By Paul T. Finger, MD
Most patients diagnosed to have intraocular lymphoma have symptoms of vitreous floaters, a history of systemic lymphoma or have been diagnosed as having chronic uveitis. Any patients with vitreous cells, no history of recent intraocular surgery and a non-painful eye should be suspected to have intraocular lymphoma.
Case Example: A 70-year-old woman was noted to experience an acute deterioration of her vision due to vitreous cells. A diagnostic vitrectomy was performed. Pathology showed large B-cell lymphoma. A complete metastatic survey (imaging studies of the brain, chest, abdomen), lumbar puncture and bone marrow biopsy were found to be negative.
The diagnosis of intraocular lymphoma is typically made by removal of cells (vitrectomy biopsy) from the eye with subsequent cytopathologic evaluation. Lymphoma biopsy should be performed at a center with ophthalmic pathology services used to working with small specimens. Once the diagnosis is certain, a hematologist-oncologist should be consulted to perform an evaluation for systemic and central nervous system lymphoma (staging).
Though chemotherapy can be used to treat the systemic disease, poor intraocular drug penetration can leave residual lymphoma in the eye. In these cases, external beam radiation therapy to the eyes and orbits will typically clear the intraocular disease.
The literature consists of a multitude of case-reports and no evidence based comparative studies. In my experience, most patients are eventually treated with ocular irradiation. Others have had prophylactic whole-brain irradiation as well as combinations of local and systemic chemotherapy.
What is common to most of these reports is that, when the lymphoma is found in the brain, the prognosis is poor. Clearly, a natural history study followed by prospective randomized treatment trials would be helpful to find the cure for patients with intraocular lymphoma.
Radiation therapy has been the most common treatment for intraocular lymphoma. Both eyes are usually treated because approximately 80% of cases will either present as or go on to develop bilateral disease (within 8 years).
The prescription dose has been decreasing with less than 3,000 cGy being employed in many centers. The dose to the orbit is adjusted when whole-brain irradiation is required. With this in mind, remember to always obtain a complete neurological work-up to rule out central nervous system (CNS) involvement. Radiation will help acutely, but intraocular and CNS relapse are common.
Recent investigations have combined radiation therapy with systemic or intrathecal chemotherapy. Several studies suggest that this approach has prolonged survival. Chemotherapeutic agents have been given intravenously, intrathecally, and intravitreally (into the eye).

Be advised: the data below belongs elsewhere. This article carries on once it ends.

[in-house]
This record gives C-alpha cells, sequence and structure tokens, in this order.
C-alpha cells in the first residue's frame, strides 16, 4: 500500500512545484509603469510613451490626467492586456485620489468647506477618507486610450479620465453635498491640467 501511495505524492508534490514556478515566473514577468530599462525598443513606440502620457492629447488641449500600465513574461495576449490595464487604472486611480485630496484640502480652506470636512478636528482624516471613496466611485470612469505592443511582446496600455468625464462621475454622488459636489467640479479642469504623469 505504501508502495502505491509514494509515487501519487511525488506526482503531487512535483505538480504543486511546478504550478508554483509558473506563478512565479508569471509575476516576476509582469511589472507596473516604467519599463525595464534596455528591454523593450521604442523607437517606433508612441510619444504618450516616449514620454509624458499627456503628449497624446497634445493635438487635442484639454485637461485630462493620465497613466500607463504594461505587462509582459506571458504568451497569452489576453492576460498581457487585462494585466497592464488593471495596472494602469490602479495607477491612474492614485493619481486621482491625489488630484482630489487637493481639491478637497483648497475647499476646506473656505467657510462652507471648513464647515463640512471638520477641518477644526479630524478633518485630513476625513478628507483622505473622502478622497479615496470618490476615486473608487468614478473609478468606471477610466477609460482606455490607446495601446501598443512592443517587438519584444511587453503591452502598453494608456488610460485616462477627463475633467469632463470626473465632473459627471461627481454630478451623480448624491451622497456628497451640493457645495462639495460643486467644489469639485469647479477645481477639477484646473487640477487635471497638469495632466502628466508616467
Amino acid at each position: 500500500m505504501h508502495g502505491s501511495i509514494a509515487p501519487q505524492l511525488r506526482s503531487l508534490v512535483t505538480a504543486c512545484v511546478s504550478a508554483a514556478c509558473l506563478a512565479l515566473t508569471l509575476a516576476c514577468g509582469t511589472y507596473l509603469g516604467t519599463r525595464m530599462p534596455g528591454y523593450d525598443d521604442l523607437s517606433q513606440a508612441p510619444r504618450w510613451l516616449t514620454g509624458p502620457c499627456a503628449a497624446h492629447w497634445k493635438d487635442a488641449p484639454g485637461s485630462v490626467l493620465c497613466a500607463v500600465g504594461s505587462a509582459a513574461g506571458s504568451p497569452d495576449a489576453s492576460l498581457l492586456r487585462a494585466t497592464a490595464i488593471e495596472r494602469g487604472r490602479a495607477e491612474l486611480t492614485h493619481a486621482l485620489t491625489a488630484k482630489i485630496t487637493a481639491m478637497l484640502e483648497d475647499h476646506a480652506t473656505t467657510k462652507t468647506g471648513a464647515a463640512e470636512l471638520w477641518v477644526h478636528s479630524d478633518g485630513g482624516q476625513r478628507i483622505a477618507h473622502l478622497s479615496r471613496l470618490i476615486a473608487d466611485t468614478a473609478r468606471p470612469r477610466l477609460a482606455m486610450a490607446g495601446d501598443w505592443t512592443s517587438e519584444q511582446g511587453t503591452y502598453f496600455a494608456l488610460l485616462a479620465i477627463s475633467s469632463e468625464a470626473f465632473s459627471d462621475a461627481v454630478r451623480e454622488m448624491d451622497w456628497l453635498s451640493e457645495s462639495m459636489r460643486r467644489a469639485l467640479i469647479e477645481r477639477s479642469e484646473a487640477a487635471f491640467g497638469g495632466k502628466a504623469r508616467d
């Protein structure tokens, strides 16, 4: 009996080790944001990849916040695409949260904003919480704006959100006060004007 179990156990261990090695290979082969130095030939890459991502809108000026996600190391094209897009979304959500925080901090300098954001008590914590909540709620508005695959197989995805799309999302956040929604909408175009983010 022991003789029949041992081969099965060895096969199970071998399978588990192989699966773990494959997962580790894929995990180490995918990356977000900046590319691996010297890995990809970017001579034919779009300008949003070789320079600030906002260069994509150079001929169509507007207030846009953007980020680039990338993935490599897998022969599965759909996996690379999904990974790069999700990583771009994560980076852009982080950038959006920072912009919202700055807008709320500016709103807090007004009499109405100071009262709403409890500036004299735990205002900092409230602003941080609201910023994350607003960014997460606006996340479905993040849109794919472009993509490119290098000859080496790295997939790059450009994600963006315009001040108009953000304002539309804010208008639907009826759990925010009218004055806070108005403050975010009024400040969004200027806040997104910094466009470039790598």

Injections of chemotherapy into the eye have been investigated as an alternative to radiation. Typically using methotrexate and/or retuximab, multiple injections are required and carry the known risks associated with ocular perforation (e.g. infection) as well as chemotherapy associated side-effects. This is why most centers use intravitreal chemotherapy when patients demonstrate intraocular recurrence after failure of radiation therapy.
By Paul T. Finger, MD
In this case, our patient had a history of myeloma. If suspected, the work-up for multiple myeloma includes: a bone-marrow biopsy, skeletal x-rays, serum protein electrophoresis, urinalysis for Bence-Jones proteins. Several cases have described orbital involvement.
In this case, progression was documented and external beam radiation therapy stabilized her ocular condition.
By Paul T. Finger, MD
Leukemia is a systemic disease that can involve the eyes. It occurs in both children and adults. In that the eyes can be a relative sanctuary (a place to hide from systemic chemotherapy) for leukemic cells, intraocular recurrences have been reported after both total body irradiation and systemic chemotherapy. It is reasonable for all patients with leukemia to have periodic eye examinations.
Adults can also have leukemia and develop infiltration of the eyes. The case presented in this section (below) demonstrates one such case.
Depending on the location of the leukemic infiltrates, patients will have different symptoms. Most patients are found to have retinal tumors with hemorrhage, optic nerve swelling (papilledema) or cells in the anterior chamber of the eye (hypopyon/hyphema). Leukemic tumor called “chloroma” can also form around the eyes and in the orbit.
In this case, posterior uveal infiltration caused thickening of the choroid that moved the retina forward. This made the patient more far-sighted (hyperopic shift) due to a shortening of the distance between the cornea/lens complex and the retina.
The front of the eye was also infiltrated by leukemic cells. Thickening of the iris, ciliary body and anterior uvea induced a secondary “narrow angle” glaucoma. The symptoms of glaucoma include seeing haloes around lights, headache (brow-ache) and eye pain.
The clinical diagnosis of infiltrative ocular leukemia (e.g. typical findings and a history of systemic leukemia) is typically adequate for treatment of patients. When proof of recurrence is needed to proceed with systemic or local therapy, a biopsy may be performed for a cytologic or histopathologic diagnosis.
The treatment of intraocular leukemia is (in part) dependent on the treatment of the patient’s systemic disease. For example, in the clinical situation where the eye findings are not posing an immediate threat to vision, your physician my wait for systemic therapies to resolve the ocular disease. In cases where all standard treatments have been unsuccessful in resolving the ocular leukemia; patients will be treated with low-dose external beam radiation therapy.